The characterization of Mrs. John only comes from Annie because Annie is the sole narrator of the novel. Because Annie hates her mother for much of the book, Mrs. John's character often comes across negatively. Given Annie's strong emotions toward her mother, however, these impressions are not generally credible. Initially, Mrs. John appears to be a wonderful mother. She is strong, capable, and beautiful. When she walks through the markets in town, the sellers all run to greet her. She contains powerful knowledge about nature, the rituals of obeah, and even about death. It is she who first teaches Annie about death and she who later has the strength to prepare a dead child for the grave. Her ability to not be cowed by the ugly natural elements of the world show her to be a courageous woman, especially in Annie's eyes. The kindness of Annie's mother can initially be seen from the lengthy baths that she gives her, the fact that she kisses her before sleep even though Annie is supposed to lose the kiss as punishment, and the time that she takes to retell Annie the family history as seen in her trunk. When Annie starts to dislike her mother, the mother still appears to be reasonable. Annie's initial anger at her mother starts because her mother insists that they are separate people, which Annie cannot accept. Because Annie's anger at her mother appears to be an outgrowth of Annie's immaturity, it does not appear initially that Annie's mother has done anything wrong in suggesting the true fact that she and her daughter are separate people.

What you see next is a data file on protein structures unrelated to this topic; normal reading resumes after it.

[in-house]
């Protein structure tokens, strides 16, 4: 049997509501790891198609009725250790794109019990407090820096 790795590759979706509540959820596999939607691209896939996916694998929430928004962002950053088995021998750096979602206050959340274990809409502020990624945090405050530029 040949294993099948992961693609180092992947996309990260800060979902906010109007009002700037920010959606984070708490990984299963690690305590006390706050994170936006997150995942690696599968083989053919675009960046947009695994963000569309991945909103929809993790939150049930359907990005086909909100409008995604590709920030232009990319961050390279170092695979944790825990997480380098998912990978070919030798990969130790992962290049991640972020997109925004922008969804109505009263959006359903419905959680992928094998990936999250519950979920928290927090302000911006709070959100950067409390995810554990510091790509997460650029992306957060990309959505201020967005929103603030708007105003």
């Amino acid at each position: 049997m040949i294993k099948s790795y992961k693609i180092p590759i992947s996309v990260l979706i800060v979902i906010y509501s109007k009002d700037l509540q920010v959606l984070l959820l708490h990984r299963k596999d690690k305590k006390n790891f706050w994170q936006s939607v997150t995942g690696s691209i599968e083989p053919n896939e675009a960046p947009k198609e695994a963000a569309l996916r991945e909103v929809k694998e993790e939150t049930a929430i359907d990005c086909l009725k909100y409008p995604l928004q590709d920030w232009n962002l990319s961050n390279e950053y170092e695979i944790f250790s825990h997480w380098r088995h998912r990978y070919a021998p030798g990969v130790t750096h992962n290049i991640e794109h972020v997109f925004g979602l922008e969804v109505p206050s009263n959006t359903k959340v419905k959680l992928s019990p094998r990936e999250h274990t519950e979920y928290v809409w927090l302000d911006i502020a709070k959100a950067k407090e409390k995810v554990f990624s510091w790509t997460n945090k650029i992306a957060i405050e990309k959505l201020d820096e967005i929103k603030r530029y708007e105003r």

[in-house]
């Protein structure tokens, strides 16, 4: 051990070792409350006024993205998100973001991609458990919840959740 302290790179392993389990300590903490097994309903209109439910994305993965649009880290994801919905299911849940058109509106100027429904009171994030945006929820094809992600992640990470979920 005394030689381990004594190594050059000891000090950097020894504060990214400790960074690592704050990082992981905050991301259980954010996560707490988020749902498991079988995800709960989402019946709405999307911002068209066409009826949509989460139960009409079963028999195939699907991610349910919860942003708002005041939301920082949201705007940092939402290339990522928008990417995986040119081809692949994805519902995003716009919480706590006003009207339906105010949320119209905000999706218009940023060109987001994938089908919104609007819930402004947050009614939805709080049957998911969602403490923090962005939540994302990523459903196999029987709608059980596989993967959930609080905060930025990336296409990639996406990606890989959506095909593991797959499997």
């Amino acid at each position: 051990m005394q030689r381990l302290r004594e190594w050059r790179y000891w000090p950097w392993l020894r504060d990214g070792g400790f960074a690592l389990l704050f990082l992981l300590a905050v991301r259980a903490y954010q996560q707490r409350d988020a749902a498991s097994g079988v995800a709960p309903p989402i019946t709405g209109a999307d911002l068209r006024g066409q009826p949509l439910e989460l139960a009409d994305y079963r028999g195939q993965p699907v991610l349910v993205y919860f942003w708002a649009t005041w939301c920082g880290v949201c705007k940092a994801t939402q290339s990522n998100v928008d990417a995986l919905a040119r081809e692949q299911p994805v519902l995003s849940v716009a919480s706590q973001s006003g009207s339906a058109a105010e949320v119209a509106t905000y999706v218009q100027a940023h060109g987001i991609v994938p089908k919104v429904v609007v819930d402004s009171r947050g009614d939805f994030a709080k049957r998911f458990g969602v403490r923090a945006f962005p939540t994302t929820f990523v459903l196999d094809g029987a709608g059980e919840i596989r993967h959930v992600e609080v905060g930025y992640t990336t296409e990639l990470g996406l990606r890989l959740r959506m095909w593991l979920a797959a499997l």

Annie's mother is also a sexual creature, which is one of the reasons that Annie hates her. Mrs. John manages to captivate her husband's attentions as they eat lunch together and later they are actually shown having sex. The legacy of sexual promiscuity seems to hang over Annie's mother early life. Her flight from Dominica at age sixteen took place after a fight with her father that appears most likely linked with her being engaged in some early sexual activity. Still, although Annie envies her parents' sexual union, Mrs. John does not seem to neglect her daughter by having sexual relationships with her husband. Because Annie's description of her mother is not believable, there is no way to determine if Mrs. John actually neglected her daughter in her attentions to her husband or not.